10 Simple Steps to Manage Anxiety
By Lisa DeJarnette MSW, LISW
In the US, about 31% of the general population suffer from anxiety symptoms at some point in their life. Since COVID-19 those rates have only increased, along with other mental health issues. People that may have never noticed any anxiety disorders are now having to manage overwhelming worries and the physical manifestations of that constant worry.
Here are some simple steps to help you manage your anxiety.
1. Identify Your Triggers and Be Prepared
Prepare in advance with a variety of coping tools. Watching the news and spending time on social media is a trigger for many people. Trying to be perfect, performing, and people-pleasing can be other triggers.
2. Get Moving
Multiple studies show even 10 minutes of exercise can immediately change your brain and serves you well with improved memory, decreases stress levels, and promotes relaxation. Fresh air is great and a change of scenery often helps.
3. Smile and Laugh!
Create a competing emotion. Watch a comedy show or video clip and share funny stories with friends and family. Laughter is good for the soul! Yoga, prayer, meditation, singing, exercise, and journaling are all useful. Pick one and try it consistently.
4. Catch It Early
On a scale of 1-10 try to notice when it is approaching a 4-5. You will usually feel it in your body first. Progressive muscle relaxation and deep breathing are two ways to reset your system. Take a deep diaphragmatic breath (put your hand on your belly and watch it expand and contract). There are many breathing techniques you can use to count, hold and exhale. Imagine blowing your stress and tension out as you exhale.
5. Ask Yourself “Is It a Signal or Noise?”
Noise is usually a series of “what if” questions. If it’s noise, it isn’t helpful. Stop the thought process, bring your awareness back to the here and now and self soothe.
If it is a signal, take action and develop a plan of attack. Make a dump list. Write everything down that is causing you to worry. One-by-one go through the list and cross off what you cannot control or change. Prioritize the rest. Ask for help or delegate to others.
6. Get Curious
Ask yourself some questions. Often worry comes from real or perceived stress so explore it instead of stuffing it or overanalyzing it. You can put it in perspective by asking yourself:
- Can I do anything about it?
- Can I think differently about it?
- What would I tell a friend in the same situation?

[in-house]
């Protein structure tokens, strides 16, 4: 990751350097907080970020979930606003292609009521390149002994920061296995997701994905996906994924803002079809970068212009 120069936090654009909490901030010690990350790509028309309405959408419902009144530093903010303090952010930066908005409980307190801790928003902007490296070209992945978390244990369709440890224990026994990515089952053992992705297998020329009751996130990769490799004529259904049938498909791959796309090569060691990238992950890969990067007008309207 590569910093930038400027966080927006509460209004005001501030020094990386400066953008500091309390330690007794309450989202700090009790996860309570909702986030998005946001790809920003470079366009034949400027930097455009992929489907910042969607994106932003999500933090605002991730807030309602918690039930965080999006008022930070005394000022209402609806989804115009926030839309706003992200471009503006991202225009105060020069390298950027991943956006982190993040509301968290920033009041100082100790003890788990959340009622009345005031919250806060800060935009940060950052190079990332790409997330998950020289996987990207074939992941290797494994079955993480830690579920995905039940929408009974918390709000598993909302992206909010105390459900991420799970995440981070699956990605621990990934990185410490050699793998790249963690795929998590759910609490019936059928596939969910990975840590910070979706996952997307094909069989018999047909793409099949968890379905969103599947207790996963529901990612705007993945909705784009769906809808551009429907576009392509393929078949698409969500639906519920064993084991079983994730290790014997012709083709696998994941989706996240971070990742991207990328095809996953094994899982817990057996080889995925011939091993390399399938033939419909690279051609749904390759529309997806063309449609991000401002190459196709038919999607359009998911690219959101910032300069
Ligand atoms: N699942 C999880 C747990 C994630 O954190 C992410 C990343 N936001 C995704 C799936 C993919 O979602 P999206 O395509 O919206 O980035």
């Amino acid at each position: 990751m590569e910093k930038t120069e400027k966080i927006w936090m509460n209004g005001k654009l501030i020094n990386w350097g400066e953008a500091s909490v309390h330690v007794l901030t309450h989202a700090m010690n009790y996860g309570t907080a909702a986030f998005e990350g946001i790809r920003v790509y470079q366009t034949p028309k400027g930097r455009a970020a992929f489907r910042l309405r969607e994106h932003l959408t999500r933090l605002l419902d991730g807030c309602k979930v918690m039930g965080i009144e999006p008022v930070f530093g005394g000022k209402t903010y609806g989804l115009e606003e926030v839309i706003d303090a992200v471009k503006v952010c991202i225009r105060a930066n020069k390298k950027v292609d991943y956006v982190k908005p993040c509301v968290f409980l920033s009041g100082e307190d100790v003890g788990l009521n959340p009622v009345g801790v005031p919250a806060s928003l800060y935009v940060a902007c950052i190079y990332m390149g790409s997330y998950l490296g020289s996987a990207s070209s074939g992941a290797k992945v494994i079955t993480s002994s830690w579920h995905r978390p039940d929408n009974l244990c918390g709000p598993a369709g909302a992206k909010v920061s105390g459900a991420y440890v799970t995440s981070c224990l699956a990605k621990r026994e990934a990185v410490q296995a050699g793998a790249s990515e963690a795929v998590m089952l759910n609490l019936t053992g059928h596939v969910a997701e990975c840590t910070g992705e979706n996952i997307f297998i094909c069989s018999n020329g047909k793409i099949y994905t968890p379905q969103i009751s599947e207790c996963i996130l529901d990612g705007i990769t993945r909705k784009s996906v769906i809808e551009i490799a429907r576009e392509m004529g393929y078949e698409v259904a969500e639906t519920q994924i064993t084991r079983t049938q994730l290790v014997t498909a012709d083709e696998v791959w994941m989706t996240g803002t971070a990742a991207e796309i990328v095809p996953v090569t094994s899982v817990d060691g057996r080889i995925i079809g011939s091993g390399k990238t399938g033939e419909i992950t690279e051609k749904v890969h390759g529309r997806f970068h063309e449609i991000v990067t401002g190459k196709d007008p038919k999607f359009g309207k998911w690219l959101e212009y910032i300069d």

- Will it matter a month or a year from now?
- What’s the worst that could happen and how likely is it that to happen?
7. Challenge Your Thinking
Put your thoughts “on trial” and ask if there is evidence to support your thought.
Are you using catastrophic thinking? That is when we imagine the worst possible outcome of a situation and expect it to happen to us!
If so, non-judgmentally shift your perspective to see the gray options. If you play the “what if” game and imagine the worst that could happen, you have to play out the best option too, and then it is likely somewhere in the middle.
8. Remind Yourself of Past Successes
Often people who struggle with anxiety overestimate the problem and underestimate their ability to deal with it. You can talk back to your worry with positive self-talk. Acknowledge that this is hard but you can do hard things. You have done it before and you can do it again!
9. Have Compassion
Make sure you have realistic expectations of yourself and others. You are only one person and can only do so much. Others cannot read your mind and you cannot expect them to meet a need you haven’t communicated. Be kind and compassionate towards yourself. You are doing the very best that you can during a very difficult season.
10. Grounding and Mindfulness Techniques
Be present in the right now. In 2010, Harvard psychologists Matthew Killingsworth and Daniel Gilbert discovered in their research that 47% of the time we are thinking about things in the past or the future instead of living in the moment. Focusing on your breath is a great way to get out of your head and back into your body.
Scan the room. Use all of your senses to engage yourself in the here and now. If you are feeling you aren’t thinking!
Tap your feet on the ground and wiggle your feet and tap your fingers. Take a drink of water or activate the salivary glands by putting your tongue to the front of your mouth and pushing towards the base of your teeth. Suck on a hard candy or lemon.
In Summary: Remember the Basics!
Managing stress and making self-care a priority is at the foundation of treatment for anxiety. Self-care is not selfish. Schedule breaks and time to do the things that bring you joy.
Get enough sleep and eat a well-balanced diet. Avoid or limit caffeine, tobacco, and alcohol. Take time to connect with friends or give yourself the gift of a massage or manicure. Having a healthy lifestyle sets up success.
Take it one day at a time and remember you are not alone. Make sure to reach out when you need help!